transition from the np to lp form of the MIL.
MIL-53(Al)-NCO and MIL-53(Al)-NCS were also
exposed to amines to produce urea and thiourea derivatives.
Urea-containing MOFs have been reported through other
approaches;[6, 34, 35] however, no reports of thiourea-containing
MOFs generated by PSM have been described. MIL-53(Al)-
NCO and MIL-53(Al)-NCS were suspended in CH3CN and
treated for 18 h at 80 8C with a variety of amines. The quantity
of amine was adapted for each reaction to obtain the best
possible yield (Table S1). As with the reaction with alcohols,
the reaction of amines with MIL-53(Al)-NCO was higher
yielding than with MIL-53(Al)-NCS. Also similar to the
reaction with alcohols, yields improved with reduced steric
bulk of the amine with the highest yields being achieved with
propylamine (the smallest amine used, > 90 % with MIL53(Al)-NCO) and essentially no conversion occurring with
the bulkiest reagent cyclohexylamine. Interestingly, as with
the reaction of MIL-53(Al)-NH2 with phosgene reagents, the
choice of the solvent, in this case CH3CN, was critical for
promoting the reaction with amines. The reaction of MIL53(Al)-NCO or MIL-53(Al)-NCS in neat amine or in a
solution of the amine in other solvents such as toluene,
benzene, THF, DMSO, CHCl3, and CH2Cl2 did not proceed
(data not shown). Formation of the urea and thiourea
products was confirmed using ATR-FTIR, 1H NMR, and
ESI-MS as previously described (Supporting Information).[31, 33]
The gas sorption properties of different MIL-53(Al)
derivatives (-NH2, -NCO, -NCS) was examined with N2
(77 K), H2 (77 K), and CO2 (196 K). MIL-53(Al) and MIL53(Al)-NH2 show a high uptake of CO2 and N2 (Figure 5 a,b).[36] A slightly lower uptake for MIL-53(Al)-NCO
and MIL-53(Al)-NCS was expected due to the larger size of
these substituents. However, under the conditions used here,
MIL-53(Al)-NCO and MIL-53(Al)-NCS show no uptake of
H2 or N2, but exhibit a pronounced, stepwise sorption of CO2
(Figure 5 c,d). This surprising finding indicates that, in contrast to MIL-53(Al)-NH2, MIL-53(Al)-NCO and MIL53(Al)-NCS show differential adsorption of CO2 over other
gases.[37] The findings here show that changing the pendant
group on the lattice can also modulate the pore state and
thereby gas sorption, which is consistent with a recent report
by Ferey and co-workers on substituted MIL-53(Fe) materials.[38] As clearly shown in Figure 5, the sorption profiles for
N2 and CO2 vary greatly depending on the BDC ligand
pendant group. In short, PSM produces MILs that demonstrate gated sorption for CO2 that is not observed with either
N2 and H2. The observed selectivity may be due to stronger
interactions between the more polarizable CO2 molecule and
the iso(thio)cyanate groups, which induces opening of the
MIL lattice from the narrow pore (np) to large pore (lp)
forms.[37, 38]
Using the chemically robust MIL materials a new series of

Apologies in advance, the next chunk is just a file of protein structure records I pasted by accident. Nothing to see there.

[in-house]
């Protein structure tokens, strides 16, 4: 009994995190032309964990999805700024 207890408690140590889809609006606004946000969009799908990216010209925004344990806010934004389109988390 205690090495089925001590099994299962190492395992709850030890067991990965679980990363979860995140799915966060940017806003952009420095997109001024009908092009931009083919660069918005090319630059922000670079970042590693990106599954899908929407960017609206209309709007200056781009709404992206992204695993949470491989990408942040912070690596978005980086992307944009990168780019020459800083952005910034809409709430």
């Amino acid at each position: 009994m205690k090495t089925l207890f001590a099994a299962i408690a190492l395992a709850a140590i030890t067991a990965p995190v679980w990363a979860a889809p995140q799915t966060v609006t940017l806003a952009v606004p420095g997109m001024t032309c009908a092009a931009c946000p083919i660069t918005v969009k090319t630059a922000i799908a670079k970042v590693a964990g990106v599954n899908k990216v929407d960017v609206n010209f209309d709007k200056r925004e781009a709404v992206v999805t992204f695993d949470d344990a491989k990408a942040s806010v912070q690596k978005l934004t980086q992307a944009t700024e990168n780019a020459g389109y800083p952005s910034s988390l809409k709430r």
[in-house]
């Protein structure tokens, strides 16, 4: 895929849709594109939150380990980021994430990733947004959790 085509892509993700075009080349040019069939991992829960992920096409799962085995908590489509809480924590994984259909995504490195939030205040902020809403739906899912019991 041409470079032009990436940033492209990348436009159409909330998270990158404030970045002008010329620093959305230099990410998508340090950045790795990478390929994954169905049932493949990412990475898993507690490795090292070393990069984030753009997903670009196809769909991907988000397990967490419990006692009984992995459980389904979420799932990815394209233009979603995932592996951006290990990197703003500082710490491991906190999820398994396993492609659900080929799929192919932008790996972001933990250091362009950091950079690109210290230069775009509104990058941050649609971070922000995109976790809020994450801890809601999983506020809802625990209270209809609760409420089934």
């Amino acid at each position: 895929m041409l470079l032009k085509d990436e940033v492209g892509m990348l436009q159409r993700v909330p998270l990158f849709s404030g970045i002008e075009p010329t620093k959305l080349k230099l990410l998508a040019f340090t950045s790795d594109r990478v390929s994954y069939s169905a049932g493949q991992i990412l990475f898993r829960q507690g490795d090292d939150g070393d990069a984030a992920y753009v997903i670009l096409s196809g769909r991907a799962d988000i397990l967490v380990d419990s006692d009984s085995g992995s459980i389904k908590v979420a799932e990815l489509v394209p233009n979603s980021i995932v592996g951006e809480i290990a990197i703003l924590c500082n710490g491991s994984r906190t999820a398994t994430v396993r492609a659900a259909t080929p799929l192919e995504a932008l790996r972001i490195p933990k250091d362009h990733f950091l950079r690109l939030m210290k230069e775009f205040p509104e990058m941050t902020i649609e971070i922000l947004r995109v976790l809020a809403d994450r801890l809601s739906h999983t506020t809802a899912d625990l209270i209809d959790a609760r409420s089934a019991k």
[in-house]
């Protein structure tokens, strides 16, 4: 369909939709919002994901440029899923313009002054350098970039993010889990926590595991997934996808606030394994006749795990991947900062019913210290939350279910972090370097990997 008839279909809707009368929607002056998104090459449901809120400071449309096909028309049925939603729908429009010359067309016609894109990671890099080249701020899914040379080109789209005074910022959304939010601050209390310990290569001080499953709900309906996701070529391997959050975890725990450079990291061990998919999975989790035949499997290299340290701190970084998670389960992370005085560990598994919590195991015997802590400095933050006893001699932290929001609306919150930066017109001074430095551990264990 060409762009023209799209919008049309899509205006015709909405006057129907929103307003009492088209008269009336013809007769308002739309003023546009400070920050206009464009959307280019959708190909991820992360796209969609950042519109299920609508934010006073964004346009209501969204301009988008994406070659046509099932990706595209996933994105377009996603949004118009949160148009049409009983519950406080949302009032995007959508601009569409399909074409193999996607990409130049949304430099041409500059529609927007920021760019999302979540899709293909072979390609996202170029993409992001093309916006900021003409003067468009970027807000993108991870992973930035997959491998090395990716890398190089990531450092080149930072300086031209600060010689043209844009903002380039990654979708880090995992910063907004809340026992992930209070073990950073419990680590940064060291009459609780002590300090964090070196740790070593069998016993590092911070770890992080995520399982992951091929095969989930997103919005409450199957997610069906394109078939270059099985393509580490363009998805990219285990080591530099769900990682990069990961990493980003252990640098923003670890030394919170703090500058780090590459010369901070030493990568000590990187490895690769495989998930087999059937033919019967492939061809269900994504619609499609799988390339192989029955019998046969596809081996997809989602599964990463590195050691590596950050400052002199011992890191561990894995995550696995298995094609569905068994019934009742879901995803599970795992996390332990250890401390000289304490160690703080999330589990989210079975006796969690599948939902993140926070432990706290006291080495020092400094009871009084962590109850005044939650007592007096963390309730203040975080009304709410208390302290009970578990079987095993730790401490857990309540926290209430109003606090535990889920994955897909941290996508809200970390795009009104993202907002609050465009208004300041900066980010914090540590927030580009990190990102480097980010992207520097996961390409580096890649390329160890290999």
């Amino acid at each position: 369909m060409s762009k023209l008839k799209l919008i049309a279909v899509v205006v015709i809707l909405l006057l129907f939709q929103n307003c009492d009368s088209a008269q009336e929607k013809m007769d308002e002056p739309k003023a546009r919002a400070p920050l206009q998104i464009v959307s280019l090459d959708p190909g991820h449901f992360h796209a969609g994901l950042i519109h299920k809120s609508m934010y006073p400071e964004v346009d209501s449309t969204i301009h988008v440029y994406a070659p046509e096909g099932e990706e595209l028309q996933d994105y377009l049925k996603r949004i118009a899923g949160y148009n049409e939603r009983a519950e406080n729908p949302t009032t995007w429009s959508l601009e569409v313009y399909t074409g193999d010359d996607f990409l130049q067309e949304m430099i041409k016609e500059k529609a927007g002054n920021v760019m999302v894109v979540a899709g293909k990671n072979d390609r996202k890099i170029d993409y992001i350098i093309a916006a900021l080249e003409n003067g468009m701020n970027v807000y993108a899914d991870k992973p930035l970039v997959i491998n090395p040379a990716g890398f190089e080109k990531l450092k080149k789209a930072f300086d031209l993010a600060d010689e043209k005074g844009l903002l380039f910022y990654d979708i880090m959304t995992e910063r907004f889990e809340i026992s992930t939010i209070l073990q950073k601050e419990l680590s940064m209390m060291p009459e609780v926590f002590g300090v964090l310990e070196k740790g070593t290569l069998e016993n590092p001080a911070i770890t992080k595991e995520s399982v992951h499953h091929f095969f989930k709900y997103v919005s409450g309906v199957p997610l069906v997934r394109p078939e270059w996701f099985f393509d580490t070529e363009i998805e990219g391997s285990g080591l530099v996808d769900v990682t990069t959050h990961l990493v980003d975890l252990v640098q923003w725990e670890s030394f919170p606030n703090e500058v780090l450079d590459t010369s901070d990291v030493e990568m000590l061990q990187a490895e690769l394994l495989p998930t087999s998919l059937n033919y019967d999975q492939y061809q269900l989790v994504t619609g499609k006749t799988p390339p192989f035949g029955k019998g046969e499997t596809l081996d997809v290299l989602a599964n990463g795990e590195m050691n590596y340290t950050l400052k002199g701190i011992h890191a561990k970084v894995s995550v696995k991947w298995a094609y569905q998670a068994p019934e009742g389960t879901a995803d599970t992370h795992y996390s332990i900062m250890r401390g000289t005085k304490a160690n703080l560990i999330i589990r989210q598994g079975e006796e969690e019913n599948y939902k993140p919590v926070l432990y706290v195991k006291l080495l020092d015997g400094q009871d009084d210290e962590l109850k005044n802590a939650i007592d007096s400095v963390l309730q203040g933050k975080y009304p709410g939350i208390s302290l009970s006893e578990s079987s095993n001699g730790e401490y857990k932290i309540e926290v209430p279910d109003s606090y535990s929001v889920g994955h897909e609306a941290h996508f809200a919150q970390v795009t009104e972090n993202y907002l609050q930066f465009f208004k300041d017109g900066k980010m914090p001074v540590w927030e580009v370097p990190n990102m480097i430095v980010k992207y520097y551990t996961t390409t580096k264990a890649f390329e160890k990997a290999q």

functionalized materials have been produced that could not
be obtained with other MOF materials (e.g. zinc carboxylate
MOFs) or by traditional solvothermal approaches alone. The
generation of functionalized MIL-53(Al) structures by PSM
highlights three particularly interesting features: 1) the role of
the solvent for suitable modification, 2) the influence of
framework functionalization for selective gas sorption, and
3) the first realization of isocyanate-, isothiocyanate-, thiourea-, and thiocarbamate-bearing MOFs. The appropriate
choice of solvent is essential for the reactions described here,
where the flexibility of the MIL-53(Al) lattice may require
the solvent to swell the framework to achieve efficient PSM.
2010 Wiley-VCH Verlag GmbH & Co. KGaA, Weinheim
Angew. Chem. 2010, 122, 4748 –4752
swelling in MIL-53(Fe).[39] This is consistent with the PSM of
MIL-53(Al)-NCO and MIL-53(Al)-NCS, which only proceeds effectively in these solvents. Hence, the use of the
flexible MIL-53 structure introduces another level of control
over PSM in MOFs. Specifically, MIL-53 allows for modulating the accessibility of the interior to PSM by the choice of
solvent. This new feature may allow for spatial control (e.g.
surface vs. interior)[32] of PSM on MIL-53 structures by the
appropriate selection of solvent.
Received: March 14, 2010
Revised: April 15, 2010
Published online: May 17, 2010
Keywords: aluminum · isocyanate · metal–organic frameworks ·
postsynthetic modification · urea
Figure 5. Effect of functionalization on gas sorption behaviors and gas
selectivity. N2 (77 K, *), H2 (77 K, ~), and CO2 (196 K, &) sorption
isotherms of a) MIL-53(Al), b) MIL-53(Al)-NH2, c) MIL-53(Al)-NCO,
and d) MIL-53(Al)-NCS.
Millange et al. have shown by in situ X-ray diffraction that
certain solvents such as acetonitrile and alcohols produce
Angew. Chem. 2010, 122, 4748 –4752
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mils, isocyanates, generation, modification, postsynthetic, bearing, reactive, isothiocyanate